A career will keep them here

September 10, 2018

Laura Arnold

If you asked a group of students what would keep them in our region after they complete their secondary education, “a good career” would top the list of responses. That’s good news, whether you’re an employer cultivating a pipeline of future employees or a parent who would like your children to find career opportunities in their hometowns.

Our region’s career opportunities are growing fast and many of our local employers are struggling to find the talent they need to remain competitive and grow, particularly in the healthcare, advanced manufacturing, construction, information technology and business services, and transportation, distribution and logistics industries.

Working together, we can retain our young talent. We can meet workforce needs, help our local businesses grow and create even greater career opportunities for students. One of the ways we can do that is by connecting students to meaningful work experiences early. If our students are aware of local opportunities and have relationships with local employers, they’re much more likely to find careers that will keep them here.

In Nelson County Schools, we’re strengthening our focus on career pathways that reflect our regional employers’ needs. This year, our team has grown to include myself as director of workforce development; Amber Gootee, workforce leader at Nelson County High School; and David Mudd, workforce leader at Thomas Nelson High School. With this structure in place, we’re increasing the number of students completing work-based learning opportunities (WBLOs). Our goal is for every member of the class of 2021 to complete a WBLO.

“Our students are the future of our community,” said Mudd. “We want our students to work here and we want to fulfill the local workforce needs.”

Just one example of our district’s successful WBLO programs is the Nelson County Area Technology Center’s construction carpentry co-op.

Colton Brewer, of Bloomfield, completed a construction carpentry co-op with Buzick Construction before graduating earlier this year.

“I learned so much, and there was a definite connection between what I was learning in the classroom and what I was doing on the job,” he said.

The co-op experience brought career options into focus, he said. Still working with the Bardstown construction company, he’s optimistic about work and the future.

“I love what I do, and I want to advance with it,” Brewer said.

Donald Blincoe, of Buzick Construction, said the company wants to attract the best workforce possible and WBLOs for students interested in the industry is a win-win for students and employers.

“It definitely gives us an advantage in finding quality employees,” he said.

Additionally, we’re enriching the education community’s perspective. Taking steps to become better informed about area career opportunities, every Nelson County Schools teacher will engage in an externship program during the next five years. In this program, they’ll spend three to four days with a regional employer in an in-demand career field.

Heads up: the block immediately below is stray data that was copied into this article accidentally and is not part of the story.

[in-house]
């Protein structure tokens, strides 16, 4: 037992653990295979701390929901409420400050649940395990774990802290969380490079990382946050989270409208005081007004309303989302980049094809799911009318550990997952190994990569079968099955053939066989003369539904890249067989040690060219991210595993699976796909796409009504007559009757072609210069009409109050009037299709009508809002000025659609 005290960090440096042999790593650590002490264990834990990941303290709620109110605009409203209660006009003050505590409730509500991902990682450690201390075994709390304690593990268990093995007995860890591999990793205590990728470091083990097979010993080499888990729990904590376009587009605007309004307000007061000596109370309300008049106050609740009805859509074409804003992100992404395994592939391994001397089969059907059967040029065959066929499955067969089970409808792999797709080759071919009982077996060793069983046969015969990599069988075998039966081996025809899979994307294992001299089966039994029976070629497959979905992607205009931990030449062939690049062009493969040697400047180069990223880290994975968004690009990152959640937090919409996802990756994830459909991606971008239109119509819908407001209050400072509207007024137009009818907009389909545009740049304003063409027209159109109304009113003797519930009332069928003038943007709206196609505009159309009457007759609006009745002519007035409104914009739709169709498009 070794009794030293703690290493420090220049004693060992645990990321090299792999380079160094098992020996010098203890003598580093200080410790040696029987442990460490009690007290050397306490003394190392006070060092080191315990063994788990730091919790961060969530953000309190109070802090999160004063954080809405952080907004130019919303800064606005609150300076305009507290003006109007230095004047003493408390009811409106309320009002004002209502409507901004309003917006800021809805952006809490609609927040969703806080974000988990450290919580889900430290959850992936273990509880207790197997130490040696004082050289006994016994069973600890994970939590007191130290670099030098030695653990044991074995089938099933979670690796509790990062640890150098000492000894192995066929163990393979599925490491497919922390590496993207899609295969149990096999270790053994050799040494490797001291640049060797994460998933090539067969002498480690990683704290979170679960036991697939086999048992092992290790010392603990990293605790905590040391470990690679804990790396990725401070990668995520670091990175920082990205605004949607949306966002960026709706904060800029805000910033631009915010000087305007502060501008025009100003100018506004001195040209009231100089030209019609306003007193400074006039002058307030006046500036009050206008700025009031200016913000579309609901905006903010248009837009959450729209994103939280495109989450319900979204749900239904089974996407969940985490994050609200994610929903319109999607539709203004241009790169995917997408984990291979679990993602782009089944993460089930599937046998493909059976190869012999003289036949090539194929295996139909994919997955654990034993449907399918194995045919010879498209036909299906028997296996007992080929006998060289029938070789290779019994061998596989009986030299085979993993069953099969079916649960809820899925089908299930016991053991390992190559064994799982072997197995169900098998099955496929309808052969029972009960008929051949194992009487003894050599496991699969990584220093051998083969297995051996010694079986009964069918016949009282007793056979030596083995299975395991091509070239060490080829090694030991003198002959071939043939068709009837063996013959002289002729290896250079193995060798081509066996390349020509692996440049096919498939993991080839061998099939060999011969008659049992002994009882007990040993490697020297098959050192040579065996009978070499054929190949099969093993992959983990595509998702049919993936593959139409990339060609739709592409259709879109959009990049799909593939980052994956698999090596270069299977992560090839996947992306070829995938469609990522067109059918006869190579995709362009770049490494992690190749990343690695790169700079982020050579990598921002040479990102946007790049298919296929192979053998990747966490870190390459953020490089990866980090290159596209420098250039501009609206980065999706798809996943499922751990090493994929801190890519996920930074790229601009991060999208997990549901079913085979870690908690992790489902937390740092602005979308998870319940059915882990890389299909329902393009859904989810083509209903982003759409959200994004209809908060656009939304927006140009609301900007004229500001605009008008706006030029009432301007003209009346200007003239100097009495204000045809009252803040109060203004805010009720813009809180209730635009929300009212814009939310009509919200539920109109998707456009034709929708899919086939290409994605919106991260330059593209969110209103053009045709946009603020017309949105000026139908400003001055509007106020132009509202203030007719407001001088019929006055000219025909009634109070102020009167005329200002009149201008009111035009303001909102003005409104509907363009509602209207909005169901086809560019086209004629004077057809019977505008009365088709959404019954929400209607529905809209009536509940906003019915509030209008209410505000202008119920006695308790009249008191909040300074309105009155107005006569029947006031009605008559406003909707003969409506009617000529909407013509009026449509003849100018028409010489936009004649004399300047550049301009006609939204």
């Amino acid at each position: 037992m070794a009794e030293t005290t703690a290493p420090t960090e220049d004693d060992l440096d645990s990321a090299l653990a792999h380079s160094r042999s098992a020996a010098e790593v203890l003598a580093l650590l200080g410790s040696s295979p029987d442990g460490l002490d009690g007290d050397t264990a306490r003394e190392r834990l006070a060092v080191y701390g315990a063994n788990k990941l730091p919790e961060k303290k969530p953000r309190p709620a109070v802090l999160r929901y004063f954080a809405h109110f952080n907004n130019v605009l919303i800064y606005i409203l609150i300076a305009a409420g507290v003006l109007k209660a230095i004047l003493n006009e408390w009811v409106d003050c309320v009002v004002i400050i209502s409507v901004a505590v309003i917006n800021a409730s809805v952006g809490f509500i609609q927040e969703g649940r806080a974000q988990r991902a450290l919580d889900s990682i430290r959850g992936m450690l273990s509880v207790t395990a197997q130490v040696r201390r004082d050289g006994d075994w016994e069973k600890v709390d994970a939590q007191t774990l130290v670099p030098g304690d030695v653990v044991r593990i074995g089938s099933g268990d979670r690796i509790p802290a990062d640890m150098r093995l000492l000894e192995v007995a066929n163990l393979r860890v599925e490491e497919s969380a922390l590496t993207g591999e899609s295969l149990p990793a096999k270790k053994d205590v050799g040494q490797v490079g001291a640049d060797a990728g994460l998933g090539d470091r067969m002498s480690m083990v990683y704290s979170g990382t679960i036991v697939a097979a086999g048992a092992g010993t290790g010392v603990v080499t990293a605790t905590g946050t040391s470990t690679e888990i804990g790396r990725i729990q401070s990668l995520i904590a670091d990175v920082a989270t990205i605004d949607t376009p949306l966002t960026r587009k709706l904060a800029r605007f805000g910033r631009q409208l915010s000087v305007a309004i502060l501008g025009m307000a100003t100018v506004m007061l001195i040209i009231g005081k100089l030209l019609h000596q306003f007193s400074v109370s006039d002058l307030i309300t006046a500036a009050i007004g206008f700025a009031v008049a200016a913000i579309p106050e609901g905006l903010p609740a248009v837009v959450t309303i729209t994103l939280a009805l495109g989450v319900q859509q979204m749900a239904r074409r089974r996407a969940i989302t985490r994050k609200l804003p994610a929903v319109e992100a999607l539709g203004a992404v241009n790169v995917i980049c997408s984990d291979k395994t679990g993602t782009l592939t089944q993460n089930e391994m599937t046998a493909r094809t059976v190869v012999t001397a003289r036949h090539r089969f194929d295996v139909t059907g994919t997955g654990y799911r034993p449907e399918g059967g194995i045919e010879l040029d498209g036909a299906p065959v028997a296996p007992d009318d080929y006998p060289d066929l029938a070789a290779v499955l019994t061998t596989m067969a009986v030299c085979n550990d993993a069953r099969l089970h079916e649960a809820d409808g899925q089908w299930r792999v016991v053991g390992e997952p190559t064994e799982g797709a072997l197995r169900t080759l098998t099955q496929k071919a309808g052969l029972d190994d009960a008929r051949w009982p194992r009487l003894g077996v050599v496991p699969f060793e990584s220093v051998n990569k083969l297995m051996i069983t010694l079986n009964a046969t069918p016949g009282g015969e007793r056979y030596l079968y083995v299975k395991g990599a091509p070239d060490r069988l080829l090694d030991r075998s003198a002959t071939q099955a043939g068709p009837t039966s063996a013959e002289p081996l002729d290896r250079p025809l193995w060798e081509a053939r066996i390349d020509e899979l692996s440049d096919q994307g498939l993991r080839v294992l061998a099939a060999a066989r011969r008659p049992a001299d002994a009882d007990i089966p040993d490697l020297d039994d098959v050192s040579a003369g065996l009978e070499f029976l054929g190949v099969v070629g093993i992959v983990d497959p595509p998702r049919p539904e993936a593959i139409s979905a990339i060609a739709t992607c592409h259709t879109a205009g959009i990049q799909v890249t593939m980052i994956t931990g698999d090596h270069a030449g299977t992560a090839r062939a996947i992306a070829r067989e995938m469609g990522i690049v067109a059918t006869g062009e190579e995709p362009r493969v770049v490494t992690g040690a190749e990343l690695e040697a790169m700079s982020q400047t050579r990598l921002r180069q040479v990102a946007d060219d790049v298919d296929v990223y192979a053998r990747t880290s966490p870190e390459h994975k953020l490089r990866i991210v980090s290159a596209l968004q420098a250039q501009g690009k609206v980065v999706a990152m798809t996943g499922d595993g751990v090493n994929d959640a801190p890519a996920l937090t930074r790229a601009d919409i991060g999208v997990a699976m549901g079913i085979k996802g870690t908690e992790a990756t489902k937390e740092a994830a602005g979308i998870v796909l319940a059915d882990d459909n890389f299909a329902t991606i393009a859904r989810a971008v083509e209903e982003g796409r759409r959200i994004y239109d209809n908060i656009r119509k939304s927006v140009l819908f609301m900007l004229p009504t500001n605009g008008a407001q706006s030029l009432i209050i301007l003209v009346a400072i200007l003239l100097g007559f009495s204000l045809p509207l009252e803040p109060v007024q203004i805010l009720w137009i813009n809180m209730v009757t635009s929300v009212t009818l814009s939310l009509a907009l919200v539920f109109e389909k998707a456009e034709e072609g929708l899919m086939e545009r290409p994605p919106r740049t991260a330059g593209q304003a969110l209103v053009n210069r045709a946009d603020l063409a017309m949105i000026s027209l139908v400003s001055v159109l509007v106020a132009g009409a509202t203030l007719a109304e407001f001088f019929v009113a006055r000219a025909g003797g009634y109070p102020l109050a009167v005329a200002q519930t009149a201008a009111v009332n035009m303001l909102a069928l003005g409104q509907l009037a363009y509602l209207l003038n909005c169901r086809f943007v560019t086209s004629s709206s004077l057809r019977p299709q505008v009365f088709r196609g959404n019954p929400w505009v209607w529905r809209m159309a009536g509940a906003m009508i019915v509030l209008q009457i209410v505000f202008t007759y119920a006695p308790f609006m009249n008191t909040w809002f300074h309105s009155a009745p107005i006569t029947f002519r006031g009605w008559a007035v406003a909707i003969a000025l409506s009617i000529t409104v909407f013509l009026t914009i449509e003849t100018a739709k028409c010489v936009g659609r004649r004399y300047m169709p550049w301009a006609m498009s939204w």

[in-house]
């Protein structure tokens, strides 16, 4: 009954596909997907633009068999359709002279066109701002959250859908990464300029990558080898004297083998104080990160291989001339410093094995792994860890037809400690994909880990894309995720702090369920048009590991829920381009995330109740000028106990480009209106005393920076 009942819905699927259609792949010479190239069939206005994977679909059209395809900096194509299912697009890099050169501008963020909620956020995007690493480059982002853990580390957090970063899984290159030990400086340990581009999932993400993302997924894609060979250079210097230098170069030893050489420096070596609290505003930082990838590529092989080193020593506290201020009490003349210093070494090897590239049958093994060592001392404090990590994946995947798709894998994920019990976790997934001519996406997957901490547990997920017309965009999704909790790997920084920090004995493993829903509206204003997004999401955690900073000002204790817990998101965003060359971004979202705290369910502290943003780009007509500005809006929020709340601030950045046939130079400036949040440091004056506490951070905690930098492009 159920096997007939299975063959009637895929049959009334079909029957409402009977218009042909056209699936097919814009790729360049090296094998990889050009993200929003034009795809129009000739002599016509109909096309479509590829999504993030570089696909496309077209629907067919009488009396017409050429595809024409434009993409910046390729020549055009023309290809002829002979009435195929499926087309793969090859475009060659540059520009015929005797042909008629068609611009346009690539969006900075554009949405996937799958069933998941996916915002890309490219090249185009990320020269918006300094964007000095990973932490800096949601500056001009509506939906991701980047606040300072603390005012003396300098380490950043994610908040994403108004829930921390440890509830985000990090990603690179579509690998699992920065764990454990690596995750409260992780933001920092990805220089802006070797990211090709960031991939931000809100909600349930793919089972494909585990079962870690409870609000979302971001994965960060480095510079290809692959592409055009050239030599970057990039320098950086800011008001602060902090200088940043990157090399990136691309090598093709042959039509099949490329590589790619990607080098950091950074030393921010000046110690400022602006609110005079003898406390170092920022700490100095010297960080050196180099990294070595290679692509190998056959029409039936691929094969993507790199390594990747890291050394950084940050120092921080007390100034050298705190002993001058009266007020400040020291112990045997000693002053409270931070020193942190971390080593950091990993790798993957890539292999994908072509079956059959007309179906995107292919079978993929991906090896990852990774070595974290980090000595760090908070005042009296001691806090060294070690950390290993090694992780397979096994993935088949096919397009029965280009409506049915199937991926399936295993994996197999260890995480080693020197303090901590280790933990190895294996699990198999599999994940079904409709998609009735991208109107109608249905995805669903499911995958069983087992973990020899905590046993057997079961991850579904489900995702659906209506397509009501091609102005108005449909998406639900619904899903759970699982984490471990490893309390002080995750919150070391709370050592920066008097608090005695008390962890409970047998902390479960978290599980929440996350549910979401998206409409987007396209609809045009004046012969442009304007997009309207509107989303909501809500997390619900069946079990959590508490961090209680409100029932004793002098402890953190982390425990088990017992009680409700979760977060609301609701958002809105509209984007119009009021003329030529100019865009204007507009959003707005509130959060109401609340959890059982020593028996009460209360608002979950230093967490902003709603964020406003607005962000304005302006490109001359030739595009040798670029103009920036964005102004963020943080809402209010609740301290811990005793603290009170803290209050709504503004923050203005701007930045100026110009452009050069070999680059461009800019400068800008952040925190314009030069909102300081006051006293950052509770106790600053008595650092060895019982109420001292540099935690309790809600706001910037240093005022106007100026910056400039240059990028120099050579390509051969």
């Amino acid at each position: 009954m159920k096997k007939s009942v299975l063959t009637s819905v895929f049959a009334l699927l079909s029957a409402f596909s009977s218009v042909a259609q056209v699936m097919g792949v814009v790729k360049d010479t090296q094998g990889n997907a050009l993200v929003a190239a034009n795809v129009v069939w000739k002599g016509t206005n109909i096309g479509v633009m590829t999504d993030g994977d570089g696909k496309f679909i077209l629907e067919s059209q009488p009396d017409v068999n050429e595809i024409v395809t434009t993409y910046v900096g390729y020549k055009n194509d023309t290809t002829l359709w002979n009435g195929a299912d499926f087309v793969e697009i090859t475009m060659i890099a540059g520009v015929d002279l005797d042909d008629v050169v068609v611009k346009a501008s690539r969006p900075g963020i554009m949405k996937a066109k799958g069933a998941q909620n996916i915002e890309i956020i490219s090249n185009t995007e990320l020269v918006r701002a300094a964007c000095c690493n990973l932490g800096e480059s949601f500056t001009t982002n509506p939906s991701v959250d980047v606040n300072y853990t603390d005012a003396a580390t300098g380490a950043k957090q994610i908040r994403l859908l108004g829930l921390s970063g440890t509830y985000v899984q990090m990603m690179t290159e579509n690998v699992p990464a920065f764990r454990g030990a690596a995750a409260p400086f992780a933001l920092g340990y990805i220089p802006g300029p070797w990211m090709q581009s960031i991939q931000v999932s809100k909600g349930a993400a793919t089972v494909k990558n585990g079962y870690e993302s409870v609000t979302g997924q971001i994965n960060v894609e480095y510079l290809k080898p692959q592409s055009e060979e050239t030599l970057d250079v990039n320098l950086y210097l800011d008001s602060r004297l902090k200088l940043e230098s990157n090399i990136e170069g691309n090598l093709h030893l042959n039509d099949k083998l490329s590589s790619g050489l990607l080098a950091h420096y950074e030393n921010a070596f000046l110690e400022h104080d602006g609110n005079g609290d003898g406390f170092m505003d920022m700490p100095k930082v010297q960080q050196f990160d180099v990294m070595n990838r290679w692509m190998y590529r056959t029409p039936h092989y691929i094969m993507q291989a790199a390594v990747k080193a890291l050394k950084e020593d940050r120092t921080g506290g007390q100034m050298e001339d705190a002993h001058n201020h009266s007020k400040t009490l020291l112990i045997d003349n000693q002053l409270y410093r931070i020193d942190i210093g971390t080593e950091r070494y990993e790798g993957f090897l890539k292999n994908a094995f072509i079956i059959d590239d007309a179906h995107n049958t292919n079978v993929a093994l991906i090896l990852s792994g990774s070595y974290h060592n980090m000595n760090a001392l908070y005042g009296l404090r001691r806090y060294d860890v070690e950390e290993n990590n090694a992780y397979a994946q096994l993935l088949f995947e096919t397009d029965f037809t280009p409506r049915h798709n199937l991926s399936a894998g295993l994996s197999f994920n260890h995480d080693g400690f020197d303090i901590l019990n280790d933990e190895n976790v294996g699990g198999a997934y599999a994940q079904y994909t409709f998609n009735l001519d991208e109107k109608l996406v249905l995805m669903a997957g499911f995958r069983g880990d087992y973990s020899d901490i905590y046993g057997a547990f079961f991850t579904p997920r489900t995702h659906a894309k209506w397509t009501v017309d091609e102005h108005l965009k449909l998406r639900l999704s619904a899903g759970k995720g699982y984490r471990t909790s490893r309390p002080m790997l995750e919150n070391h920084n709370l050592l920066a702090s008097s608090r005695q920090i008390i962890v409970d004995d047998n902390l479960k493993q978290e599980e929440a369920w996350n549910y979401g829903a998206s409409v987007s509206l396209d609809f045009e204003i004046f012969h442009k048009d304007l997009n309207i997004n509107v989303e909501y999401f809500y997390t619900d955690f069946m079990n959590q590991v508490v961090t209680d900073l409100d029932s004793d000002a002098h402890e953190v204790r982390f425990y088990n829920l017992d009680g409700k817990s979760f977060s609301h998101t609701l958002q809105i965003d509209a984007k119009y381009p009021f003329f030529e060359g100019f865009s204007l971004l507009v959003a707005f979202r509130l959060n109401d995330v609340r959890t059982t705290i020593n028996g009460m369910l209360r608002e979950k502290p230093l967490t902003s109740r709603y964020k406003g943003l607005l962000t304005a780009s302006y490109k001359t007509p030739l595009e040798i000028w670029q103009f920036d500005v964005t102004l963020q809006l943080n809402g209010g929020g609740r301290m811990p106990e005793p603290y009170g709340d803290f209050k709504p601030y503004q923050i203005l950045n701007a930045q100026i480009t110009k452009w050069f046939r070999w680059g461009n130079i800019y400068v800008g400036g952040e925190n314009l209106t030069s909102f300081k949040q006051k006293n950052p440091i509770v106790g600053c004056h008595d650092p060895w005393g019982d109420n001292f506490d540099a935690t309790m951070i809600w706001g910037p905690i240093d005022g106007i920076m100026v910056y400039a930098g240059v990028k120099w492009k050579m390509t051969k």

We encourage employers to reach out to their local school districts to learn more about WBLO programs. The benefits could be invaluable.

“With educators, business and industry and parents working together, we’re creating a real opportunity for students and building the workforce that will benefit our region’s economy for years to come,” Gootee said.

At the regional level, the Lincoln Trail Workforce Development Board’s Workforce Crisis Task Force has convened leaders in business, education and government to increase WBLOs across the region, which includes Nelson, Breckinridge, Grayson, Hardin, LaRue, Marion, Meade and Washington counties.

The task force’s “Unlocking Local Potential” subcommittee, a group with which Nelson County Schools is collaborating, is leading this work. For more information about the committee’s activity or to join its first monthly conference call at 9 a.m. Sept. 20, email info@strategymatters.org.

Further, WBLOs also are available to out-of-school youth up to age 24, adults and dislocated workers through the Kentucky Career Center – Lincoln Trail.

Laura Arnold is workforce development director for Nelson County Schools. She can be reached at laura.arnold@nelson.kyschools.us.










The Kentucky Career Center – Lincoln Trail helps match job seekers with local employment and training opportunities. Our business solutions team offers employers of all sizes and industries personalized support to build a competitive workforce. We are an equal opportunity employer.

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Program is funded with Workforce Innovation and Opportunity Act Title I funds through the Kentucky Education and Labor Cabinet and the Lincoln Trail Workforce Development Board. The Lincoln Trail Workforce Development Board assures compliance with the Education and Labor Cabinet’s Methods of Administration, as amended, Nondiscrimination and Equal Opportunity Assurance and all other Nondiscrimination and Equal Opportunity requirements of WIOA.